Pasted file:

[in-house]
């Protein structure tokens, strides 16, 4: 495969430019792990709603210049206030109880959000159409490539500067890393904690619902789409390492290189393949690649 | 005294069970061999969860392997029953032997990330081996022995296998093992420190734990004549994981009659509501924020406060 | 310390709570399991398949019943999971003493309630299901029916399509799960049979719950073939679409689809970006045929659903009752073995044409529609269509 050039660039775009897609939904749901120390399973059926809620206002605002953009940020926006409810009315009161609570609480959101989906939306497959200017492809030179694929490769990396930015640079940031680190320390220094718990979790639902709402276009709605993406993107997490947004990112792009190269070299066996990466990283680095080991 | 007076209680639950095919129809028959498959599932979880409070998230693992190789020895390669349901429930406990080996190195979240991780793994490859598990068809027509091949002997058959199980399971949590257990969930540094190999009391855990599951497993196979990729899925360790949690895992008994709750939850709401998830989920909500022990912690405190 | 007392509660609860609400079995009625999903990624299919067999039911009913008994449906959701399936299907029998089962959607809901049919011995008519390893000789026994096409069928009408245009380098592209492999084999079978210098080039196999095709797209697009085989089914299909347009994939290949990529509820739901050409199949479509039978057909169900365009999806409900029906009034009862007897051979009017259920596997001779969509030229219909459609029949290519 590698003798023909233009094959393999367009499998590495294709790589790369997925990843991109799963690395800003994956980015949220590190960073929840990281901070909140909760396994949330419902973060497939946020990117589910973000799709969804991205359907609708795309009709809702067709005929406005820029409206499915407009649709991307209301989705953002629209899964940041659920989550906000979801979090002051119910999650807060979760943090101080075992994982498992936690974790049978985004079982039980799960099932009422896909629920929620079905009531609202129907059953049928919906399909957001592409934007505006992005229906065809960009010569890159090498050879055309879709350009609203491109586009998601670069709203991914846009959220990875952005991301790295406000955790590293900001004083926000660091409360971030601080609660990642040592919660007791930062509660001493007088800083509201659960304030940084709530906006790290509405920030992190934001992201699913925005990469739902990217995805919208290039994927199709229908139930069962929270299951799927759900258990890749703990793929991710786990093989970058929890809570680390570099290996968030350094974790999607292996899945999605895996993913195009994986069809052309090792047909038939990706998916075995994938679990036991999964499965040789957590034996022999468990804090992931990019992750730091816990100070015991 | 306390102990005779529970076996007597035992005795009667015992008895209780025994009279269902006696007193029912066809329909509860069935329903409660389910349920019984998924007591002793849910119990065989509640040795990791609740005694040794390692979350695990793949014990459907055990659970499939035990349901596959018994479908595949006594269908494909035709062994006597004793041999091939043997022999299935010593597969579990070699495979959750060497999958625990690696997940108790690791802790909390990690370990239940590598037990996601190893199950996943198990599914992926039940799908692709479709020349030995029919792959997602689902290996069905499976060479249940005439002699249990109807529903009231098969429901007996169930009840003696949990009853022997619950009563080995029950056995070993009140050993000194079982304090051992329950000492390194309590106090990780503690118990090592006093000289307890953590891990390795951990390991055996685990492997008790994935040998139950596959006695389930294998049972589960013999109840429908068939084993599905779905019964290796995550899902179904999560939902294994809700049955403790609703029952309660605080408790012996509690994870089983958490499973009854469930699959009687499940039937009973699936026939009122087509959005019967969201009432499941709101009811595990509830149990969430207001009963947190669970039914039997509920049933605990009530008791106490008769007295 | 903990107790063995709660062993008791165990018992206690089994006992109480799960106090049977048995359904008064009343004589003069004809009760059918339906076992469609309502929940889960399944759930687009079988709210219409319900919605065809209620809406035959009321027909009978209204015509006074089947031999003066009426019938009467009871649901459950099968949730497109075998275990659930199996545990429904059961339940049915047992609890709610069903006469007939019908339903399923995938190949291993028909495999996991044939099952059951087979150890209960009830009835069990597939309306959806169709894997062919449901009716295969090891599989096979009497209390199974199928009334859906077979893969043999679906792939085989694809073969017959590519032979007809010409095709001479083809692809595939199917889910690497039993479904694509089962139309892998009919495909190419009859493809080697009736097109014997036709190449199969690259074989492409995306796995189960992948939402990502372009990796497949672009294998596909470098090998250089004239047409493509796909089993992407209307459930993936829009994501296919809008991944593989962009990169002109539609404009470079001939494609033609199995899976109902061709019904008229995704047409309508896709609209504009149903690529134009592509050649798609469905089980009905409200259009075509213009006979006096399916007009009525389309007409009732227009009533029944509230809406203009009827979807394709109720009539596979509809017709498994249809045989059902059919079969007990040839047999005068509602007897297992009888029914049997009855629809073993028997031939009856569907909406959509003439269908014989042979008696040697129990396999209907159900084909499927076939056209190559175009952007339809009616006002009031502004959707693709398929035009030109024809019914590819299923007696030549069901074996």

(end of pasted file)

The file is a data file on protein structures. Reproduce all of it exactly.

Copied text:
[in-house]
């Protein structure tokens, strides 16, 4: 495969430019792990709603210049206030109880959000159409490539500067890393904690619902789409390492290189393949690649 | 005294069970061999969860392997029953032997990330081996022995296998093992420190734990004549994981009659509501924020406060 | 310390709570399991398949019943999971003493309630299901029916399509799960049979719950073939679409689809970006045929659903009752073995044409529609269509 050039660039775009897609939904749901120390399973059926809620206002605002953009940020926006409810009315009161609570609480959101989906939306497959200017492809030179694929490769990396930015640079940031680190320390220094718990979790639902709402276009709605993406993107997490947004990112792009190269070299066996990466990283680095080991 | 007076209680639950095919129809028959498959599932979880409070998230693992190789020895390669349901429930406990080996190195979240991780793994490859598990068809027509091949002997058959199980399971949590257990969930540094190999009391855990599951497993196979990729899925360790949690895992008994709750939850709401998830989920909500022990912690405190 | 007392509660609860609400079995009625999903990624299919067999039911009913008994449906959701399936299907029998089962959607809901049919011995008519390893000789026994096409069928009408245009380098592209492999084999079978210098080039196999095709797209697009085989089914299909347009994939290949990529509820739901050409199949479509039978057909169900365009999806409900029906009034009862007897051979009017259920596997001779969509030229219909459609029949290519 590698003798023909233009094959393999367009499998590495294709790589790369997925990843991109799963690395800003994956980015949220590190960073929840990281901070909140909760396994949330419902973060497939946020990117589910973000799709969804991205359907609708795309009709809702067709005929406005820029409206499915407009649709991307209301989705953002629209899964940041659920989550906000979801979090002051119910999650807060979760943090101080075992994982498992936690974790049978985004079982039980799960099932009422896909629920929620079905009531609202129907059953049928919906399909957001592409934007505006992005229906065809960009010569890159090498050879055309879709350009609203491109586009998601670069709203991914846009959220990875952005991301790295406000955790590293900001004083926000660091409360971030601080609660990642040592919660007791930062509660001493007088800083509201659960304030940084709530906006790290509405920030992190934001992201699913925005990469739902990217995805919208290039994927199709229908139930069962929270299951799927759900258990890749703990793929991710786990093989970058929890809570680390570099290996968030350094974790999607292996899945999605895996993913195009994986069809052309090792047909038939990706998916075995994938679990036991999964499965040789957590034996022999468990804090992931990019992750730091816990100070015991 | 306390102990005779529970076996007597035992005795009667015992008895209780025994009279269902006696007193029912066809329909509860069935329903409660389910349920019984998924007591002793849910119990065989509640040795990791609740005694040794390692979350695990793949014990459907055990659970499939035990349901596959018994479908595949006594269908494909035709062994006597004793041999091939043997022999299935010593597969579990070699495979959750060497999958625990690696997940108790690791802790909390990690370990239940590598037990996601190893199950996943198990599914992926039940799908692709479709020349030995029919792959997602689902290996069905499976060479249940005439002699249990109807529903009231098969429901007996169930009840003696949990009853022997619950009563080995029950056995070993009140050993000194079982304090051992329950000492390194309590106090990780503690118990090592006093000289307890953590891990390795951990390991055996685990492997008790994935040998139950596959006695389930294998049972589960013999109840429908068939084993599905779905019964290796995550899902179904999560939902294994809700049955403790609703029952309660605080408790012996509690994870089983958490499973009854469930699959009687499940039937009973699936026939009122087509959005019967969201009432499941709101009811595990509830149990969430207001009963947190669970039914039997509920049933605990009530008791106490008769007295 | 903990107790063995709660062993008791165990018992206690089994006992109480799960106090049977048995359904008064009343004589003069004809009760059918339906076992469609309502929940889960399944759930687009079988709210219409319900919605065809209620809406035959009321027909009978209204015509006074089947031999003066009426019938009467009871649901459950099968949730497109075998275990659930199996545990429904059961339940049915047992609890709610069903006469007939019908339903399923995938190949291993028909495999996991044939099952059951087979150890209960009830009835069990597939309306959806169709894997062919449901009716295969090891599989096979009497209390199974199928009334859906077979893969043999679906792939085989694809073969017959590519032979007809010409095709001479083809692809595939199917889910690497039993479904694509089962139309892998009919495909190419009859493809080697009736097109014997036709190449199969690259074989492409995306796995189960992948939402990502372009990796497949672009294998596909470098090998250089004239047409493509796909089993992407209307459930993936829009994501296919809008991944593989962009990169002109539609404009470079001939494609033609199995899976109902061709019904008229995704047409309508896709609209504009149903690529134009592509050649798609469905089980009905409200259009075509213009006979006096399916007009009525389309007409009732227009009533029944509230809406203009009827979807394709109720009539596979509809017709498994249809045989059902059919079969007990040839047999005068509602007897297992009888029914049997009855629809073993028997031939009856569907909406959509003439269908014989042979008696040697129990396999209907159900084909499927076939056209190559175009952007339809009616006002009031502004959707693709398929035009030109024809019914590819299923007696030549069901074996």